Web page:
In order to expand its activities and continue helping to protect 1.2 million hectares of native forests, ASSOAB has relied on some key partners. The entity is part of the Value Chains project, implemented by the International Institute of Education of Brazil (IEB). “USAID believed in our work and helped us reach out to communities. This partnership opened doors for us and protected us during the pandemic”, celebrates Sandra. 

This partnership made it possible, for example, to build sheds in some communities that were essential to properly store the nut during the COVID-19 pandemic, when the plant had to stop activities, not being able to continue with the logistics of collecting the nut and the beneficiation.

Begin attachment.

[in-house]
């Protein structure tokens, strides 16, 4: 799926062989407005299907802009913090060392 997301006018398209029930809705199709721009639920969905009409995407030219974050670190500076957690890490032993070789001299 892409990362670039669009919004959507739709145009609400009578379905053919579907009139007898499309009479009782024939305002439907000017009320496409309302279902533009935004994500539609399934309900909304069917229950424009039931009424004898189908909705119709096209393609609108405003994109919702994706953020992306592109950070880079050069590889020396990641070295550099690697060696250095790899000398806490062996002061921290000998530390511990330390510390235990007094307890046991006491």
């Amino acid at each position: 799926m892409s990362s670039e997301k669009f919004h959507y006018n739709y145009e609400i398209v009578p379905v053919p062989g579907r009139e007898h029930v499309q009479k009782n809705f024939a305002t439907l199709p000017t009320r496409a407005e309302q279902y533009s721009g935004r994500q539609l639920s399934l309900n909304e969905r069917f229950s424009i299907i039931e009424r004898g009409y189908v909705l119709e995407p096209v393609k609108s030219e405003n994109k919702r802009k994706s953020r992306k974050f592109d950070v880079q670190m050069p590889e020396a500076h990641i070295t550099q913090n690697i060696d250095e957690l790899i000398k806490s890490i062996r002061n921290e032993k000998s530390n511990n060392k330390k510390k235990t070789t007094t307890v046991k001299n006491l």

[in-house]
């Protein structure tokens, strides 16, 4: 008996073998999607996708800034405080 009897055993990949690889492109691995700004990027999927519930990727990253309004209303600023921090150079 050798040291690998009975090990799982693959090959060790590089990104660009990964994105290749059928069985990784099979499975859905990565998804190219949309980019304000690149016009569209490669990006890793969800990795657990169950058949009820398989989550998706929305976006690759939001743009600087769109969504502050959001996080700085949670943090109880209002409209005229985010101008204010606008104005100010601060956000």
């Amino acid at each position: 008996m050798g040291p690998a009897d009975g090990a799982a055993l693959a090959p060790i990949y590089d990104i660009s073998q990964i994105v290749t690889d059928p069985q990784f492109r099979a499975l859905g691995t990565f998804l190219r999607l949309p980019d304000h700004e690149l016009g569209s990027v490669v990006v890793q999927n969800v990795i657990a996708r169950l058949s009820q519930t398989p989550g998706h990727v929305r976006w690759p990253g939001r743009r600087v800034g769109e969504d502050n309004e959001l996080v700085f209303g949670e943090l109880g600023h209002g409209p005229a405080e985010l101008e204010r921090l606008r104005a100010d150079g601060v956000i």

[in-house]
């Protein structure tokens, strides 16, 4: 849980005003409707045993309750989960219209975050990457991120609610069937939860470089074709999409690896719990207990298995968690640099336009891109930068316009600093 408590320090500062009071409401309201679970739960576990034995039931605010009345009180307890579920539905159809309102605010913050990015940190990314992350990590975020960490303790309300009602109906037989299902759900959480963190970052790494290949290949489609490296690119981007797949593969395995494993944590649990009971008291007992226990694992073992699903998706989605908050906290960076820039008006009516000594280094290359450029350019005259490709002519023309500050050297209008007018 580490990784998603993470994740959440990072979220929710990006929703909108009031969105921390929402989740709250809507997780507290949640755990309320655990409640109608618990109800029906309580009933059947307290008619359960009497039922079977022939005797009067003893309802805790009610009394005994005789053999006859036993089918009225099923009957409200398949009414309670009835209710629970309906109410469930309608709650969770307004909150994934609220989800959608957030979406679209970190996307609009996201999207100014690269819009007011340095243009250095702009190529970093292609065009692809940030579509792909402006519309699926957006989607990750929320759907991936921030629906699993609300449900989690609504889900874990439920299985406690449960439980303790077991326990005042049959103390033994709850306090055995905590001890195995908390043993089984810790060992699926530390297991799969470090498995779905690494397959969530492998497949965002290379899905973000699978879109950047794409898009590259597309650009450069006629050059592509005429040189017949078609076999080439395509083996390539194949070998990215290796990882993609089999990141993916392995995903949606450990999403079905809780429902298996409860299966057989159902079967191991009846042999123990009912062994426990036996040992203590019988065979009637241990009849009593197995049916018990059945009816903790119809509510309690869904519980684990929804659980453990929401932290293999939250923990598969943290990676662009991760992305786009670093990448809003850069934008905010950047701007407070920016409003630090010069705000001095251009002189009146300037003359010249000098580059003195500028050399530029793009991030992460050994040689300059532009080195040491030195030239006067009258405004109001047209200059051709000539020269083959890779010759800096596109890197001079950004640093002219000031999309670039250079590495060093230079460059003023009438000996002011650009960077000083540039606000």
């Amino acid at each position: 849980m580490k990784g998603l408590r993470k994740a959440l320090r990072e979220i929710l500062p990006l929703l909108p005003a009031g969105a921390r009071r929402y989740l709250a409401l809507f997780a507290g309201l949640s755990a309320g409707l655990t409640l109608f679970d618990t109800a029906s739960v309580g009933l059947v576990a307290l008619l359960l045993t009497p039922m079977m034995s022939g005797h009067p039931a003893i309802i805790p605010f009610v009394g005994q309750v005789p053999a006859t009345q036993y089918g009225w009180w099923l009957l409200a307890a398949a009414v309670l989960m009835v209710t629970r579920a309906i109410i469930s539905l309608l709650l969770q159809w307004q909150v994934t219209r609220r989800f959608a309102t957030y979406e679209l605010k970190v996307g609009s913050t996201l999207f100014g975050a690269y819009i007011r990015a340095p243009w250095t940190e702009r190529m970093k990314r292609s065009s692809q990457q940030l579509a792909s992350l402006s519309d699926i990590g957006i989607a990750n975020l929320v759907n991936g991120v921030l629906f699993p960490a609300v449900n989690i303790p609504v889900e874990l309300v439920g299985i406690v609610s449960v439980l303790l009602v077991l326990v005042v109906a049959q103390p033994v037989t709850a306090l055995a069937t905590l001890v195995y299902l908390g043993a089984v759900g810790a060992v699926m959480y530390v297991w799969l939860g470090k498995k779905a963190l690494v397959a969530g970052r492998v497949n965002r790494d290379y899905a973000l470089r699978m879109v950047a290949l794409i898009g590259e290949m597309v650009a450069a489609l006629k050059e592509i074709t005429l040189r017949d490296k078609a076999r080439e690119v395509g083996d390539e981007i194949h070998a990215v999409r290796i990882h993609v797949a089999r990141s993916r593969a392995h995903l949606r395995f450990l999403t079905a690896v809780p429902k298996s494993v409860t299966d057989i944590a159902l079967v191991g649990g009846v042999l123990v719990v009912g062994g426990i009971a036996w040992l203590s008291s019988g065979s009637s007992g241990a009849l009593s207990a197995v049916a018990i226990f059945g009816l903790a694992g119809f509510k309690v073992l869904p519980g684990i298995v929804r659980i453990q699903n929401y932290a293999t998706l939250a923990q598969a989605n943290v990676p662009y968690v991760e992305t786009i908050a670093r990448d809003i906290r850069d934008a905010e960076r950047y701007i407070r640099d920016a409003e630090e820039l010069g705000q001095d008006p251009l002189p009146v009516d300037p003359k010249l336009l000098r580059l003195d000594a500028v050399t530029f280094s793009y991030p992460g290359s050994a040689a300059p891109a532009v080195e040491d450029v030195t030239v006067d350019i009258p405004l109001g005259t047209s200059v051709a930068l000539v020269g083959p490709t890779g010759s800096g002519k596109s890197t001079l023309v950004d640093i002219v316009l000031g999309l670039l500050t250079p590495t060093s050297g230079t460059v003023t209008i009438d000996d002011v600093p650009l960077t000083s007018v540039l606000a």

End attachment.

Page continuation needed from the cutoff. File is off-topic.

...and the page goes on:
“The results that the Value Chains project achieved are great. Regulating legislation, access to markets, public policies, improving prices for various socio-bidiversity products, engaging many communities and leaders. Our partnership with ASSOAB comes from Formar Castanha, also funded by USAID. This partnership is highly valued by us at the IEB”, says André Tomasi, an environmental analyst at the IEB.  

NESsT Amazônia – Incubadora da Floresta, a strategic partnership with USAID, Plataforma Parceiros pela Amazônia (PPA), Erol, Cisco Foundation and CLUA, is another supporter of ASSOAB and is helping the association improve its impact monitoring and tracking process and equip the association to diversify its product lines and reach new markets. A group of foreign students visited the mill last month to present studies of international markets that can import the nut. The works at the plant to extract oil from various seeds in the Amazon will begin in 2022.